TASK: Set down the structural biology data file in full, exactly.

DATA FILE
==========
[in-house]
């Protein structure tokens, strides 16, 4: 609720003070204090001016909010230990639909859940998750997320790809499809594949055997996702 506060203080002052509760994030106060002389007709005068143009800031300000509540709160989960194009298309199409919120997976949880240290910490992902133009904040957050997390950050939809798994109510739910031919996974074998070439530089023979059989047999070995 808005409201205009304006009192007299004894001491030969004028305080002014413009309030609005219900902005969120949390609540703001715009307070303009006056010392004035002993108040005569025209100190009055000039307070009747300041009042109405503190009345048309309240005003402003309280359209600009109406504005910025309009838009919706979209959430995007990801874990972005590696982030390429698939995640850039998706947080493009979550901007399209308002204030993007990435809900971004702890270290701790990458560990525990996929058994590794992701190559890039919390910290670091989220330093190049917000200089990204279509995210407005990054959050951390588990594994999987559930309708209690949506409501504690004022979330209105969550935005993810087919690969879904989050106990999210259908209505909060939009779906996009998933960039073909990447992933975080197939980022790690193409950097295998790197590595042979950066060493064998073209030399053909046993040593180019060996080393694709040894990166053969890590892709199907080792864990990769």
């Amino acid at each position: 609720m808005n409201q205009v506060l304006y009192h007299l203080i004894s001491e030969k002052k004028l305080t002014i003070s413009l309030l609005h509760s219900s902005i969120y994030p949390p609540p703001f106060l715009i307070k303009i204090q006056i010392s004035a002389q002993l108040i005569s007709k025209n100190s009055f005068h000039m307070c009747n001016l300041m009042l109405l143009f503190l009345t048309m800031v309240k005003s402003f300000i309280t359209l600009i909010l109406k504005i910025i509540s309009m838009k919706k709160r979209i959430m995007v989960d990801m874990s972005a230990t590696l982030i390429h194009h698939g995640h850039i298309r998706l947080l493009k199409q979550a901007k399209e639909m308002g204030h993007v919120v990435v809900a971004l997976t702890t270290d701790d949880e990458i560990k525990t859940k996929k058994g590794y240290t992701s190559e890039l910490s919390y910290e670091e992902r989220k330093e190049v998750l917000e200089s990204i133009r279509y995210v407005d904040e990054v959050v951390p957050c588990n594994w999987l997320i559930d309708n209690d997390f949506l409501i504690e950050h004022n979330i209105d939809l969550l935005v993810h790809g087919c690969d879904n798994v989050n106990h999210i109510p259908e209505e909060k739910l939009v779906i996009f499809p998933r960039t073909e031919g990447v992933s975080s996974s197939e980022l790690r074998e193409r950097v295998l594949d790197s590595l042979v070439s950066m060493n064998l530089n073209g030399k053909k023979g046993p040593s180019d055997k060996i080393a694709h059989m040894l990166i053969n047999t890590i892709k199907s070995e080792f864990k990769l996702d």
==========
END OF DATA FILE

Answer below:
[in-house]
């Protein structure tokens, strides 16, 4: 609720003070204090001016909010230990639909859940998750997320790809499809594949055997996702 506060203080002052509760994030106060002389007709005068143009800031300000509540709160989960194009298309199409919120997976949880240290910490992902133009904040957050997390950050939809798994109510739910031919996974074998070439530089023979059989047999070995 808005409201205009304006009192007299004894001491030969004028305080002014413009309030609005219900902005969120949390609540703001715009307070303009006056010392004035002993108040005569025209100190009055000039307070009747300041009042109405503190009345048309309240005003402003309280359209600009109406504005910025309009838009919706979209959430995007990801874990972005590696982030390429698939995640850039998706947080493009979550901007399209308002204030993007990435809900971004702890270290701790990458560990525990996929058994590794992701190559890039919390910290670091989220330093190049917000200089990204279509995210407005990054959050951390588990594994999987559930309708209690949506409501504690004022979330209105969550935005993810087919690969879904989050106990999210259908209505909060939009779906996009998933960039073909990447992933975080197939980022790690193409950097295998790197590595042979950066060493064998073209030399053909046993040593180019060996080393694709040894990166053969890590892709199907080792864990990769």
């Amino acid at each position: 609720m808005n409201q205009v506060l304006y009192h007299l203080i004894s001491e030969k002052k004028l305080t002014i003070s413009l309030l609005h509760s219900s902005i969120y994030p949390p609540p703001f106060l715009i307070k303009i204090q006056i010392s004035a002389q002993l108040i005569s007709k025209n100190s009055f005068h000039m307070c009747n001016l300041m009042l109405l143009f503190l009345t048309m800031v309240k005003s402003f300000i309280t359209l600009i909010l109406k504005i910025i509540s309009m838009k919706k709160r979209i959430m995007v989960d990801m874990s972005a230990t590696l982030i390429h194009h698939g995640h850039i298309r998706l947080l493009k199409q979550a901007k399209e639909m308002g204030h993007v919120v990435v809900a971004l997976t702890t270290d701790d949880e990458i560990k525990t859940k996929k058994g590794y240290t992701s190559e890039l910490s919390y910290e670091e992902r989220k330093e190049v998750l917000e200089s990204i133009r279509y995210v407005d904040e990054v959050v951390p957050c588990n594994w999987l997320i559930d309708n209690d997390f949506l409501i504690e950050h004022n979330i209105d939809l969550l935005v993810h790809g087919c690969d879904n798994v989050n106990h999210i109510p259908e209505e909060k739910l939009v779906i996009f499809p998933r960039t073909e031919g990447v992933s975080s996974s197939e980022l790690r074998e193409r950097v295998l594949d790197s590595l042979v070439s950066m060493n064998l530089n073209g030399k053909k023979g046993p040593s180019d055997k060996i080393a694709h059989m040894l990166i053969n047999t890590i892709k199907s070995e080792f864990k990769l996702d």